07 February 2020

7 February 2020


 7 February 12020 is Independence Day in Grenada. It’s also Charles Dickens’ birthday, as well as Oscar Brand’s. In the news I see that Barnes and Noble planned to release a series of classic novels with covers depicting the main characters as members of various ethnic groups—say Dorothy (of the Wizard of Oz) as black or Alice (of Alice’s Adventures in Wonderland) as Asian. I’m not sure what the logic of this was supposed to be, but I’ve long since grown used to the idea that the covers of books are seldom representative of what’s inside them. There’s even an old proverb to that effect. There was a considerable backlash to this endeavor, with people using idiotic phrases like literary blackface, but the basic point is well-taken. There’s no real need for this sort of reimagining, unless we’re going to tear into the guts of the book and reconceive the story in some different time, place, and culture—to write a different, derivative book, in other words.
But if we’re going to do that, why not release books (in translation if necessary) with stories actually set in those cultures by authors from those times and places? You can’t convince me that such works don’t exist (though I won’t absolutely rule it out)—people have been entertaining themselves with words for thousands of years. In honor of Black History month I would like to recommend ten, or fifteen, or twenty classics written by African-Americans, or members of the African diaspora, or African writers…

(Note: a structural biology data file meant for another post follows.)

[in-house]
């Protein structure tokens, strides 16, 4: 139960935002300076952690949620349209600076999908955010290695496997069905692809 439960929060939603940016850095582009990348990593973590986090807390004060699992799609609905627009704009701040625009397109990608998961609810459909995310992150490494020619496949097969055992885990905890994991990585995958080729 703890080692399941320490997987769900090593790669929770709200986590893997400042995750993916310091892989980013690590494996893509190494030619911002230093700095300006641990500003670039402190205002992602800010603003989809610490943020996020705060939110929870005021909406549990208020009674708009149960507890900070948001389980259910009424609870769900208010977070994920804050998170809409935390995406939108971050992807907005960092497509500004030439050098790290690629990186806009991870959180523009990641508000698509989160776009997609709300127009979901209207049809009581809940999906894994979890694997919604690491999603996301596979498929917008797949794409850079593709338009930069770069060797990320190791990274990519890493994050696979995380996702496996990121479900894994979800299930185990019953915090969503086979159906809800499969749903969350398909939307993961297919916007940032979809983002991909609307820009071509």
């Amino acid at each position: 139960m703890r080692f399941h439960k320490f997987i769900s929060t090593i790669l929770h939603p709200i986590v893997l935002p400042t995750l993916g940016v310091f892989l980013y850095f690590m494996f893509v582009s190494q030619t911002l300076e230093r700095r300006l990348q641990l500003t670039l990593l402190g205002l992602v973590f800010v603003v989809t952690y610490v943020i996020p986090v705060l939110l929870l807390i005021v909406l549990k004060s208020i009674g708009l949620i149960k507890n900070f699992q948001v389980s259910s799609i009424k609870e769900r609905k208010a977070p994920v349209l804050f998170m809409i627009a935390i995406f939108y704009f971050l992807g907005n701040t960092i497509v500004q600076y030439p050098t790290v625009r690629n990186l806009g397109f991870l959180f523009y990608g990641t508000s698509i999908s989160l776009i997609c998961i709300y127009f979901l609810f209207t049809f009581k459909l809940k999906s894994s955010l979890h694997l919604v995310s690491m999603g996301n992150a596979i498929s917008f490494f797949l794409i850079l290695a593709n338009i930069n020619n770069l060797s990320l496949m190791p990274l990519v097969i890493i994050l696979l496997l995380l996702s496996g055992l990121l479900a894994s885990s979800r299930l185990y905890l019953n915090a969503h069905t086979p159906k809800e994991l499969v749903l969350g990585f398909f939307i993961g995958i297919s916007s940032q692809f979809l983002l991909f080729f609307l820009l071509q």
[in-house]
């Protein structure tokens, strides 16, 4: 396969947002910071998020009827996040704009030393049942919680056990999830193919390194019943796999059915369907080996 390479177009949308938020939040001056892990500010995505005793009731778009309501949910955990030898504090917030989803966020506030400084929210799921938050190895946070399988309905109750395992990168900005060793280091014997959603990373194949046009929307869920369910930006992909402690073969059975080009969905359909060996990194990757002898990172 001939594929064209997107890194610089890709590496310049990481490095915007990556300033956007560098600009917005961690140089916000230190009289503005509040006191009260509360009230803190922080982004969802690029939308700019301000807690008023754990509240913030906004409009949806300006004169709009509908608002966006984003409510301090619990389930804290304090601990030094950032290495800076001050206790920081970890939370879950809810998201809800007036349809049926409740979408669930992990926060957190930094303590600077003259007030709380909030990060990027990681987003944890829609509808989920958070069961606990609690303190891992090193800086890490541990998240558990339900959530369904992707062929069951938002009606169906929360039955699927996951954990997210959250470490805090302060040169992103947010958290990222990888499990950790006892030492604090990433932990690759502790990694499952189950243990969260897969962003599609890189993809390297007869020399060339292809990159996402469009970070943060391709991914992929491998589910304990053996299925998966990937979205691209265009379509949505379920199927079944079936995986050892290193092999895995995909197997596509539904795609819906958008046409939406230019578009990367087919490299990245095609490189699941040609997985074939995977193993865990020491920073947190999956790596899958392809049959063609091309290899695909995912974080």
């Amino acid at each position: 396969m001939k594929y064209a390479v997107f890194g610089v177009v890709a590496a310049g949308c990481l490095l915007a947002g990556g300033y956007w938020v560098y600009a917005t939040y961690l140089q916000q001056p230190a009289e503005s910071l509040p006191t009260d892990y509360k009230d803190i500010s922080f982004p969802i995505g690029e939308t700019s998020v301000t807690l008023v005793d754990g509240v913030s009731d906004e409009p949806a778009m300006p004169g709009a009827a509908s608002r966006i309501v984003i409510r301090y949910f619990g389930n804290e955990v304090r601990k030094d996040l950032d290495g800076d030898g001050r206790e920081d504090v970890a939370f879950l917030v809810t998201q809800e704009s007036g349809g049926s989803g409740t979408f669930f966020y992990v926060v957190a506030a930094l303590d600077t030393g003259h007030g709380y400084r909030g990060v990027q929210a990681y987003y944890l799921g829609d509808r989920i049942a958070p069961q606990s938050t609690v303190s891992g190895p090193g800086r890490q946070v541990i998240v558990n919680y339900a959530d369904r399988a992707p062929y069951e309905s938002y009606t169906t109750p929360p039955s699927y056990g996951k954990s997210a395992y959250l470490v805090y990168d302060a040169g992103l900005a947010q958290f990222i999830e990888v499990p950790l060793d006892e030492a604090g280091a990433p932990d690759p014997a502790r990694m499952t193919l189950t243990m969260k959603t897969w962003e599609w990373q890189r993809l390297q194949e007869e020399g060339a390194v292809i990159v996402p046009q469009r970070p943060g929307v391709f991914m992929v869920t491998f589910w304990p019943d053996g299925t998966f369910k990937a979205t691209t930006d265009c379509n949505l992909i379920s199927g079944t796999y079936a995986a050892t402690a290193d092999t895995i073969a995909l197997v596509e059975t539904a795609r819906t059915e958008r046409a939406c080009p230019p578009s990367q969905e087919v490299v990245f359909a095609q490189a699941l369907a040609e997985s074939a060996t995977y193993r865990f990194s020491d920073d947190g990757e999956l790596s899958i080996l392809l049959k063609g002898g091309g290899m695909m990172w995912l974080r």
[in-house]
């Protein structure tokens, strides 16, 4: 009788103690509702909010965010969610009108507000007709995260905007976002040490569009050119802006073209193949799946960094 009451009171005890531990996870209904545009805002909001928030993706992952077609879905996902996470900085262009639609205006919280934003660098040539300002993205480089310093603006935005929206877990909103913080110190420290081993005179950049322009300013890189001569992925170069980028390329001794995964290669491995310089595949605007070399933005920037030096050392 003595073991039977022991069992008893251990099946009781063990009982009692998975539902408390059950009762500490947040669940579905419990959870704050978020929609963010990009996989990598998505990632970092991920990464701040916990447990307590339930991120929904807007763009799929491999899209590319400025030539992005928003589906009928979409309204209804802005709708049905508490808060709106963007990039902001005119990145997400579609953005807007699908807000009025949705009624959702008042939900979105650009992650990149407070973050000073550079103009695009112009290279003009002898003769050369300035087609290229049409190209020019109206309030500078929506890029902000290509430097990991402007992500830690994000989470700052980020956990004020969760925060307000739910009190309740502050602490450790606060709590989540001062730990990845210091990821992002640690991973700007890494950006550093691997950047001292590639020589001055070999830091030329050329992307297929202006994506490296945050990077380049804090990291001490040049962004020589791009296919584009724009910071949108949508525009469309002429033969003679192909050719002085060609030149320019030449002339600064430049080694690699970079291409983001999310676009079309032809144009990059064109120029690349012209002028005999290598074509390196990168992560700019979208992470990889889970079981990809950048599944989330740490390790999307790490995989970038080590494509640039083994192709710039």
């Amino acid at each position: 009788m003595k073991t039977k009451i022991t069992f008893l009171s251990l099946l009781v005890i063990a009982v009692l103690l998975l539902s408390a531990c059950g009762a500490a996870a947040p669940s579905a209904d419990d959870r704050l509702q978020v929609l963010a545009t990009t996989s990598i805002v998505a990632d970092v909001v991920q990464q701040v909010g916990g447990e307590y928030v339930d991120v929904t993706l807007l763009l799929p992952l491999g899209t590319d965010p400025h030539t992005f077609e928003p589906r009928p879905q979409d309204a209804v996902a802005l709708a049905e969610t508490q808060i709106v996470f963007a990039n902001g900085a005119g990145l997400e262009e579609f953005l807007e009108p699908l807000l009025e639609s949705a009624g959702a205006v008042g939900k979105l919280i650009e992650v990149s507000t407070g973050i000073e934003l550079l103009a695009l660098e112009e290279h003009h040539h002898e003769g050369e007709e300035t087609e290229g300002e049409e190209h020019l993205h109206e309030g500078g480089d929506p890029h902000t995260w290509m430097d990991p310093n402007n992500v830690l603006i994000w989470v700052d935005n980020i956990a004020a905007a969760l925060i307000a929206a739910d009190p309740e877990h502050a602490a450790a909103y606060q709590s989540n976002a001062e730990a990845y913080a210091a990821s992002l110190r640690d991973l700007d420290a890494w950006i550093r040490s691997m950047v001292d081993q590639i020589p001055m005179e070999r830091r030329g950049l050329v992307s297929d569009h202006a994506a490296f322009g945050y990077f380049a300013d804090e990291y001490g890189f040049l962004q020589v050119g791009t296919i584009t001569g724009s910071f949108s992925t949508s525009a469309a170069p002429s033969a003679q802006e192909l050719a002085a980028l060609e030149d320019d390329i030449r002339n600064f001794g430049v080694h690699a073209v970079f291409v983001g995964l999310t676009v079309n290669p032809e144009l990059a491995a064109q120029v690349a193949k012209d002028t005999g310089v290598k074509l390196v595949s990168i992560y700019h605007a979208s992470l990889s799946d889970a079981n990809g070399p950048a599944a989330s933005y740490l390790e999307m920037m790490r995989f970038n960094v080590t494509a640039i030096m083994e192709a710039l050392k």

But I can’t. This is not a limitation of the material—it is a limitation of mine. Other than Phillis Wheatley, William Wells Brown, and various slave narratives I have read virtually nothing written by African-Americans before the Harlem Renaissance. (Well, okay, there’re W. E. B. Du Bois and Booker T. Washington.) And I personally can’t stand Langston Hughes, Ralph Ellison, or James Baldwin—I mean to recommend for reading, not as sources of information. Which pretty much reduces me to modern writers like Alex Haley or Maya Angelou. I see the names of what may or may not be classics by African-American writers, as well as works by black British authors and by Africans—but I haven’t read them, or if I have they didn’t make enough of an impression on me to recommend them.
So I’m throwing this out as a challenge to my imaginary readers—those of you who might have some idea of what I will call Black Literature (for lack of a better phrase): what works written before (say) 1950 by Black writers would you consider classics? What would you recommend?

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